Crytek and Epic lost millions because of piracy and are now switching game development away from PC

9 May 2008
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Crysis for PCCevat Yerly, co-founder and CEO of Crytek, the developer behind Crysis was recently interviewed and touched on the PC gaming piracy issue. To quote: “We are suffering currently from the huge piracy that is encompassing Crysis. We seem to lead the charts in piracy by a large margin, a chart leading that is not desirable. I believe that’s the core problem of PC Gaming, piracy, to the degree [that PC gamers who] pirate games inherently destroy the platform. Similar games on consoles sell factors of 4-5 more. It was a big lesson for us and I believe we won’t have PC exclusives as we did with Crysis in future. We are going to support PC, but not exclusive anymore.” Developers within the company were getting increasingly angry at the online theft of their game and had previously stated that “What wasn’t fantastic was the percentage of those [multiplayer] numbers who were playing on stolen copies of the game on stolen / cracked CD keys of pirated copies (and that was only people playing online). The amount of people who pirate PC games is astounding. It blows me away at the amount of people willing to steal games (or anything) simply because it’s not physical or it’s on the safety of the internet to do.”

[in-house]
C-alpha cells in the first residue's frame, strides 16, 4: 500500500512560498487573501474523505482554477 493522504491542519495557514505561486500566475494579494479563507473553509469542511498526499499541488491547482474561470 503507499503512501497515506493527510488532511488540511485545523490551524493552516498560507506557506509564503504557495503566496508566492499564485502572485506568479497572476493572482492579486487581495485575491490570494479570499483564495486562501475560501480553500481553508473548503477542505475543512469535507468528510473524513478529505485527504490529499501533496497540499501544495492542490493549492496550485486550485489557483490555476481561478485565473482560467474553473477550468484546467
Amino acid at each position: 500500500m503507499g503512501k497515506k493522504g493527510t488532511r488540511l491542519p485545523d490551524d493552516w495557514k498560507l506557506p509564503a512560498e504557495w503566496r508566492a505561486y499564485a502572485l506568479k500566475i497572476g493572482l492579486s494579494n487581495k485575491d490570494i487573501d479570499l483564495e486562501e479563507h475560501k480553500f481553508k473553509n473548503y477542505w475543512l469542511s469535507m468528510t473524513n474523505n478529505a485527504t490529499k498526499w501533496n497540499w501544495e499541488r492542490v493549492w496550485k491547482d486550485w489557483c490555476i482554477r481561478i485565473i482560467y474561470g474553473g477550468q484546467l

Back in December 2007 we also touched on the issue that while Crysis only sold 86,633 units in its first month on sale, on certain Bittorrent file sharing sites alone Crysis was illegally downloaded over 300,000 times instead of trying the free Crysis demo! Luckily a few months later the game’s publisher EA said that Crysis sales had picked up steam and it has now sold over 1 million copies worldwide.

Unreal Tournament 3 for PCMark Rein, VP of Epic Games, recently told GTdaily a similar story to that of Crytek’s Mr. Yerly. Epic’s Unreal Tournament 3 servers received over 40 million attempts at illegitimate access using pirate keys (keys are the serial codes need to install the game and play it online). These games cost $50 each, and like with Crysis… these millions of potential buyers (or at least interested gamers) for Unreal Tournament 3 also had the option to try a free Unreal Tournament 3 demo, you know, instead of stealing years someone else’s hard work. I suppose this shift from PC to console game releases is a natural one for developers like Crytek and Epic. Epic has been taking this approach for a while now by shipping Unreal Tournament 3 for the PC and the PS3, which increased sales of the game to 1.2 million worldwide.

PS: In case you’re thinking it’s just these two companies, it’s becoming an industry trend where even gaming’s biggest titles like the upcoming Madden NFL 09 aren’t getting a PC release anymore. EA Sports boss Peter Moore had this to say: “Piracy’s a big issue on the PC. I can’t turn a blind eye to the fact that it’s very difficult for us…and we lose money making a game. At some point, I have an obligation not to bring out products that lose money.”


About the author

Ferry Groenendijk By Ferry Groenendijk: He is the founder and editor of Video Games Blogger. He loved gaming from the moment he got a Nintendo with Super Mario Bros. on his 8th birthday. Learn more about him here and connect with him on Twitter, Facebook and at Google+.

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